Photograph by: Christina Ryan, Calgary Herald
CALGARY - The altitude hit Predrag Mladenovic of (Aloe Vera Canada Team) quicker than he thought.
Only two kilometres into Sunday’s 45th annual HSBC Calgary Marathon, the Serbian-born professional runner felt the elevation change from Toronto, his home for the past seven years.
It was the 37-year-old’s first time racing in Calgary, 1,048 metres above sea level, and he knew the rest of the race was going to hurt.
“I couldn’t believe it,” said Mladenovic, who, regardless, was the first to finish the 42.2-kilometre circuit Sunday. “I really felt it from the start. After two-K, my legs worked well, but I couldn’t breathe.
“I was tired after 10-Ks and I had 32-K more,” said Mladenovic, who motored through a new course to top the field of about 1,350.
The fresh circuit design was one of several changes this year, the biggest of which was switching the race to Sunday from the event’s traditional time during the Calgary Stampede in July.
He crossed the finish line at Bridgeland’s Murdoch Park in two hours, 30 minutes and 15 seconds — significantly slower than his personal best, which was a 2:23:16 he clocked in the 2007 Mississauga Marathon.
“I was surprised,” said Mladenovic, who was cheered at the finish by a handful of his friends from Europe now living in Calgary.
“I couldn’t believe how I feel here . . . it feels like it’s 2,000 or 3,000 metres.”
Not only was the altitude change a challenge for Mladenovic and many other out-of-town runners, the race route led them to Shaganappi hill — an addition to the course this year in place of a flat loop into Shouldice Park.
The incline was a doozy according to Graeme Wilson, who finished second behind Mladenovic in 2:31:19.
“That giant hill took me off guard,” said the 38-year-old resident of East Vancouver, who came to Calgary with his wife Heidi and sons Emon, 3, and Noah, 1, to run the race for the first time.
“My strategy is to stay at a consistent pace and see who burns off at the back, rather than actually attacking and increasing the pace.”
Wilson, Calgarian Chad Kozak, and former two-time winner Jason Loutitt (2005 and 2006) were duking it out for second, third and fourth place while Mladenovic inched further and further ahead before breaking away entirely at the 35-km mark.
When Loutitt, formerly of Canmore, and of Vancouver Island, dropped out with a sore calf at the 30-km mark, Wilson and Kozak were left to fight for second and third.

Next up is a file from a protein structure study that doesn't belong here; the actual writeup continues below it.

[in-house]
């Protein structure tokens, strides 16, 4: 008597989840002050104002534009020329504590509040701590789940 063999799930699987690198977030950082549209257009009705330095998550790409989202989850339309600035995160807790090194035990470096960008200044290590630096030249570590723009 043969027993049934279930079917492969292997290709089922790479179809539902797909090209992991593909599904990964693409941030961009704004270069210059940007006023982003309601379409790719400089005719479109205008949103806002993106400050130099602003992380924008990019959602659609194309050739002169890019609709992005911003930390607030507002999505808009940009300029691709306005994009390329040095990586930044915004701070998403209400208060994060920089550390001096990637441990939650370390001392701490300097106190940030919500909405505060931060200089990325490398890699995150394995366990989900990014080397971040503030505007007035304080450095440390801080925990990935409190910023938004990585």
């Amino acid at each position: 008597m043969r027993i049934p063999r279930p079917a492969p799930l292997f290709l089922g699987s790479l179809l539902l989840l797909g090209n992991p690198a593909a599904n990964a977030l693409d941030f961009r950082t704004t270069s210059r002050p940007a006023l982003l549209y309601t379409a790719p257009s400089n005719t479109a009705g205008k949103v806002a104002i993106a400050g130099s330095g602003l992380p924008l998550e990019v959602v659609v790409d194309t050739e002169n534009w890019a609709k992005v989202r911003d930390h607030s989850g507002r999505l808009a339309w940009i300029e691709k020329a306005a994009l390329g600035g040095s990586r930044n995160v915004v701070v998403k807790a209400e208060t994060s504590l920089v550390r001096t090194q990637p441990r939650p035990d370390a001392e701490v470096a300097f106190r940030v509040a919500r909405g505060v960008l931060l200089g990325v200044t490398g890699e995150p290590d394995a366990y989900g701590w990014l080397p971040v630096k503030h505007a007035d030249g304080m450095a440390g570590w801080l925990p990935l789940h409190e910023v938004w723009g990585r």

Kozak, a 33-year-old Calgary engineer in his first HSBC marathon, managed third behind Wilson at 2:32:29, despite running on fumes. He was happy with Sunday’s performance, which bettered the 2:37:58 he posted at the Houston Marathon in January.
“It was a pretty good day,” he said. “I just ran out of gas in the last six K, Graeme dropped me with five or six K to go and I ended up third.
“The downhill on Shaganappi was worse than the uphill because the downhill rips the quad (muscles). And it hurts.”
Mladenovic, Wilson and Kozak earned $1,000, $750 and $500 cheques respectively. They also received $500, $300 and $200 for being the first-, second- and third-placed Canadians and landed immigrant runners — prize money which was new to this year’s race and given out in the men’s and women’s marathon, half-marathon and 10-km races.
Calgarian Melissa Kalyn cashed in big for claiming her first — and, perhaps, last — HSBC Calgary Marathon women’s title.
“I wanted to run it until I won it,” said Kalyn. “So, I was like, ‘Please, let this be the last time.’ “That was the goal.”
Having specialized in the 1,500 and 3,000 metres on the track and the five-km cross-country with the University of Calgary’s varsity track team, Kalyn ran the 2007 HSBC Calgary marathon in 3:04:52, but opted to run the 10-km last year and completed it in 39:50.
This year, the 25-year-old managed to squeeze in a few more three-hour training runs while she was finishing up her biological science degree at the U of C this spring.
It paid off and Kalyn finished in 3:02:39 — well ahead of No. 2 women’s marathoner Karen Kozak, wife of the third-placed finisher on the men’s side, who finished in 3:13:03.
“Shaganappi hill — not nice,” said Kalyn, grinning. “I heard a rumour that (local competitive runner and elite athlete co-ordinator of the race) Jeremy Deere put the hill in the course to make it more difficult.
“But it was a good course. It felt pretty good until 30 K, which is typical.”
Kalyn is putting her running plans on hold until after her wedding in August to Nathan Kendrick, a former Dino and local competitive runner.
Calgary’s Shannyn Clancey was third in 3:13:26.